# Lost with infinity - aleph

1. Oct 12, 2012

### Avichal

How can there be different types of infinities?
I just learned that cardinality of set of natural numbers, integers, prime numbers is alepho. Why are we replacing infinity with a number i.e. alepho.

And what further blows my mind is that cardinality of real numbers is also infinity but a different one - its is aleph1.
How can there be different types of infinities?

Just as I thought I understood infinity I think I don't have a clue about it now.
Help me

2. Oct 12, 2012

### oli4

Hi Avichal, you should lookup for transfinite numbers and continuum hypothesis, that should give you many useful links with several angles of attack so that one will talk to you better
In short, it is clear that there are different "infinities", as Cantor proved that there are clearly more real numbers than integers.
(with a nice enough definition of more that, for instance, you would think thee are more rational numbers than integers too, but that is not the case, thank's again Cantor
But then, dealing with the different infinities and categorizing them is much less clear (look for continuum hypothesis independence just to get a feel of it)
If you get hooked (I'm sure you will ;)) then I can recommend those books:
-> "The book of Numbers" (Conway, easy enough super fun)
-> "On numbers and games" (Conway again, but much harder)
-> "Set theory and the continuum hypothesis" (Cohen, very hard, but you can always 'ignore' (so to speak) the proofs and still understand what the theorems and their implications are about)

Cheers...

3. Oct 12, 2012

### D H

Staff Emeritus
The infinities that arise in analysis are different beasts than the the infinities that arise in set theory. Your problem is with the infinities in set theory. So let's look at those.

The idea of infinities in set theory is an attempt to measure the cardinality or, or number in a set -- even when it's infinitely large. The sets {1,2,3}, {2,3,4}, and {2,4,6} all have three elements. One way is just to count elements. That works fine for finite sets, not so well for infinite sets.

Another approach is to try to establish a one-to-one mapping from one set to another. If you can, the sets have the same cardinality. This concept does extend to infinite sets. For example, the sets {0,1,2,...} (the natural numbers) and {1,2,3,...} (the counting numbers) are of the same cardinality because it's easy to make a one to one mapping from one set to another. Not quite so obvious, the set of all even integers and the set of all integers are also of the same cardinality because there's a one to one mapping that maps each element in one set to exactly one element in the other set. That infinite number of odd integers that we skipped over don't matter.

With finite sets, the cardinality of a proper subset B of a set A is always less than that of the cardinality of set A. That's not the case with infinite sets. The counting numbers are a proper subset of the natural numbers, yet they both have the same cardinality. The even integers are a proper subset of all the integers, and yet here too both sets have the same cardinality. That's perhaps the first stumbling block in understanding the cardinality of infinitely large sets.

This concept of creating a one to one mapping also works with the rationals. It's a bit hairier, but it is still possible to create a one to one mapping between the integers and the rationals. Another surprising result: It's possible to create a one to one mapping between the integers and the rationals between zero and one. So another twist you have to get your mind around.

How about the real numbers? You can't make such a one to one mapping with the integers. You can't even make a mapping between the reals between 0 and 1 and the natural numbers. Assume you can make such a mapping. Use base 10, or base 2, or any other base, to represent those real numbers. A mapping exists by assumption, so we have a first real number, a second real number, and so on. Now let's make a new number by picking as the first digit something other than the first digit in our first real, picking as the second digit something other than the second digit in the second real number, and so on. This number is different than the first real, and the second, and the third, and so on, by construction. But it's still a real number and it isn't in our one to one mapping. The assumption fails; the reals are "bigger" than the integers. This is Cantor's diagonalisation argument. You can keep going like this forever. There are sets that are bigger than the reals, sets bigger than that, and so on.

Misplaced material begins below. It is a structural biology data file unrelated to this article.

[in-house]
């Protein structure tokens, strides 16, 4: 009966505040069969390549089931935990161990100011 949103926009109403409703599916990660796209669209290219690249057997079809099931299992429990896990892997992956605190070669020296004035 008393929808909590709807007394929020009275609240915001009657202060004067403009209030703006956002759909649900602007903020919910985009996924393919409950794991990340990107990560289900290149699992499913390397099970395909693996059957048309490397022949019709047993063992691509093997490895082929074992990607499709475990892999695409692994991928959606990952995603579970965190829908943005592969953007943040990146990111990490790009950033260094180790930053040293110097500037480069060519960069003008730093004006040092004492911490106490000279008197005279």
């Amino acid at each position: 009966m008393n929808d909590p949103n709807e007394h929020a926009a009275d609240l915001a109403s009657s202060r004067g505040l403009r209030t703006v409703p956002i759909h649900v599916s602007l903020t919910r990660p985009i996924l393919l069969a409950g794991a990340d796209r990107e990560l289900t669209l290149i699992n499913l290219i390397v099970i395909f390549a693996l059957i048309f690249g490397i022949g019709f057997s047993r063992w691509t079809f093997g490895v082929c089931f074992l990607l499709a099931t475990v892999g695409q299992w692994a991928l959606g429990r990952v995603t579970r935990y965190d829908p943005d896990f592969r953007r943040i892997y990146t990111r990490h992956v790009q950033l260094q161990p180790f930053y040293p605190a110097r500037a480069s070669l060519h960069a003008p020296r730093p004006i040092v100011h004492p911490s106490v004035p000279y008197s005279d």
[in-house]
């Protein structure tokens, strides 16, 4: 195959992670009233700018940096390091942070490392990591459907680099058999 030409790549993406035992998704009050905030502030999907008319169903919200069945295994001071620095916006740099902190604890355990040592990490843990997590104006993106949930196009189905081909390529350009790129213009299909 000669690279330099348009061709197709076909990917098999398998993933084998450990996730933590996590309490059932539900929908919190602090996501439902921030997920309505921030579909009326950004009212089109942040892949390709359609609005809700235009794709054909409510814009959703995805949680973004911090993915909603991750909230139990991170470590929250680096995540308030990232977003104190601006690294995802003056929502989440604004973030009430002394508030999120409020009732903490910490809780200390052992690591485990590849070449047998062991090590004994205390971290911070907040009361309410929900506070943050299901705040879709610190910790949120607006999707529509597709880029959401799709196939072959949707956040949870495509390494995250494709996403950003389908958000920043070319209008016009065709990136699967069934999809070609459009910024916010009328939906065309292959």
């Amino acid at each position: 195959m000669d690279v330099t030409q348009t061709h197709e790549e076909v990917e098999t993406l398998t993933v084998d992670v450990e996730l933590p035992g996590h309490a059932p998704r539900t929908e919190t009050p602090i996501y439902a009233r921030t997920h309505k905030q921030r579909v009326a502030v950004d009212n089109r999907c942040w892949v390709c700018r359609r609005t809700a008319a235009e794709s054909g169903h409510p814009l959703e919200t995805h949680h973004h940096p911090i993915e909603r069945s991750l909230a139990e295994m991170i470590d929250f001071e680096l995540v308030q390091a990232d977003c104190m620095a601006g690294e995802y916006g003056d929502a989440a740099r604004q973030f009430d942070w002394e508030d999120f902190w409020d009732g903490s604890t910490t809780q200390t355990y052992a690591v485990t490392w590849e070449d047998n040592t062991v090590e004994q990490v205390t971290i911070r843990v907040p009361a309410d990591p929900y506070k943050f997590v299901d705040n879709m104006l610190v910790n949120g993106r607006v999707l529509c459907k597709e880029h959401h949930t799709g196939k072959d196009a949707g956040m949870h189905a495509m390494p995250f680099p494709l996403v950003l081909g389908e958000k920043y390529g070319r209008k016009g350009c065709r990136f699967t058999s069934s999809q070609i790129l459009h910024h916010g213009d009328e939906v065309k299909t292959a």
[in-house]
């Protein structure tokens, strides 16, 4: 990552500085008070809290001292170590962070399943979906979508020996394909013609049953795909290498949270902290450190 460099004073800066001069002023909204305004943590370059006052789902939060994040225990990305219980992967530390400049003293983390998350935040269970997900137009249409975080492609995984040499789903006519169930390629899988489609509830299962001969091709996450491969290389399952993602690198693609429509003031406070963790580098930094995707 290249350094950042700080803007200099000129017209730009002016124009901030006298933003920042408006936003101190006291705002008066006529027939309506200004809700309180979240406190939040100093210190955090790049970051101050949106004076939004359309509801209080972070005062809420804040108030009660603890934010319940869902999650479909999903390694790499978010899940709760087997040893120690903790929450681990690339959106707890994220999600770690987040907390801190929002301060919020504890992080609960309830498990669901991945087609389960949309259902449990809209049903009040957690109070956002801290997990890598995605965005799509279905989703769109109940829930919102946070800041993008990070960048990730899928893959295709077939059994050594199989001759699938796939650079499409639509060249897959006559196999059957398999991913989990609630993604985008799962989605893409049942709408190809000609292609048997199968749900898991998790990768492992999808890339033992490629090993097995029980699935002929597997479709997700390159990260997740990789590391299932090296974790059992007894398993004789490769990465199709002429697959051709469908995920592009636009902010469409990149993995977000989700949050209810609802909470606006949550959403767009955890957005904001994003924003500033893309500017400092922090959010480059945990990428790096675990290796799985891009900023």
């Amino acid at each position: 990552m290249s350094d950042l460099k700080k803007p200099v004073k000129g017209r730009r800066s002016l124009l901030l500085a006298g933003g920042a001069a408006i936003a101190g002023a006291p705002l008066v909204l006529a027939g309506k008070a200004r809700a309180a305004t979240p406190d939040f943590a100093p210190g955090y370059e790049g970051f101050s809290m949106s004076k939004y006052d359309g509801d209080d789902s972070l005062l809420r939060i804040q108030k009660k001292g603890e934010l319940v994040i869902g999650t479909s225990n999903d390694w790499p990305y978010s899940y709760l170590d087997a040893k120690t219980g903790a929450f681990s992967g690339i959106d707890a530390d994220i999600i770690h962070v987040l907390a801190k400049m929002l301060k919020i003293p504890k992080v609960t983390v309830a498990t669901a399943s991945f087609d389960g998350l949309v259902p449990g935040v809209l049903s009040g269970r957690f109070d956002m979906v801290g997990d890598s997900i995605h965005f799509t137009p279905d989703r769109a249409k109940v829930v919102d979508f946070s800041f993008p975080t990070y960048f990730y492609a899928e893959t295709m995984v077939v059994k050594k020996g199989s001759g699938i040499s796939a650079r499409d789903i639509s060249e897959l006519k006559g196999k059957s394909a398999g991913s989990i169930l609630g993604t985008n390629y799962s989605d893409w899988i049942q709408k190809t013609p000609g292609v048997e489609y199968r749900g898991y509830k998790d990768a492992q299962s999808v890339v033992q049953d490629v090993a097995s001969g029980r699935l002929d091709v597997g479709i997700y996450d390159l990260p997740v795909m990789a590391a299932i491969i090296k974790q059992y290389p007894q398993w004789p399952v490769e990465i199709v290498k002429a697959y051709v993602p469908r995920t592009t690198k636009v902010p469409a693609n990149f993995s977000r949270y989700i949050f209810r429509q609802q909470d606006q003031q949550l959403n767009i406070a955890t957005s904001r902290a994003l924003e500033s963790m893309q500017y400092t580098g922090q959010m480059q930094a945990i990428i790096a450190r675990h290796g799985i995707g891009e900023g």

4. Oct 12, 2012

### Mentallic

And what's even more mind-blowing is that you can list all the integers in an infinitely big book, as well as the rationals, but you can't list the reals. There are just too damn many of them to list in an infinitely big book!

5. Oct 12, 2012

### Avichal

Its still not clear - infinity is just a concept to represent something which is limitless.
Natural numbers, integers, prime numbers, rational numbers are all limitless. There is no bound on their limits. So they are all infinite. Its hard to treat each infinity as different.
How do I visualize each infinity as different?

6. Oct 12, 2012

### D H

Staff Emeritus
To add to what Mentallic just said,

Even more mind-blowing (to me at least), you can't even find a way to compute all of the reals. It's not just a few special cases that are missed. Almost all of the reals are not computable. Just as one can map the rationals to the integers, one can map the set of all expressions that can be formed from a finite number of symbols to the integers. In other words, the set of all possible mathematical expressions is countable, which in turn means that the set of real numbers that we can represent by some algorithm is a countable set. The reals are uncountable. The best we can ever do is represent an infinitesimally tiny fraction of them.

7. Oct 12, 2012

### Hurkyl

Staff Emeritus
That argument is a little slippery, though: it has issues similar to those involved in Skolem's paradox.

8. Oct 12, 2012

### Diffy

9. Oct 12, 2012

### arildno

Basically, you CAN'T visualize it.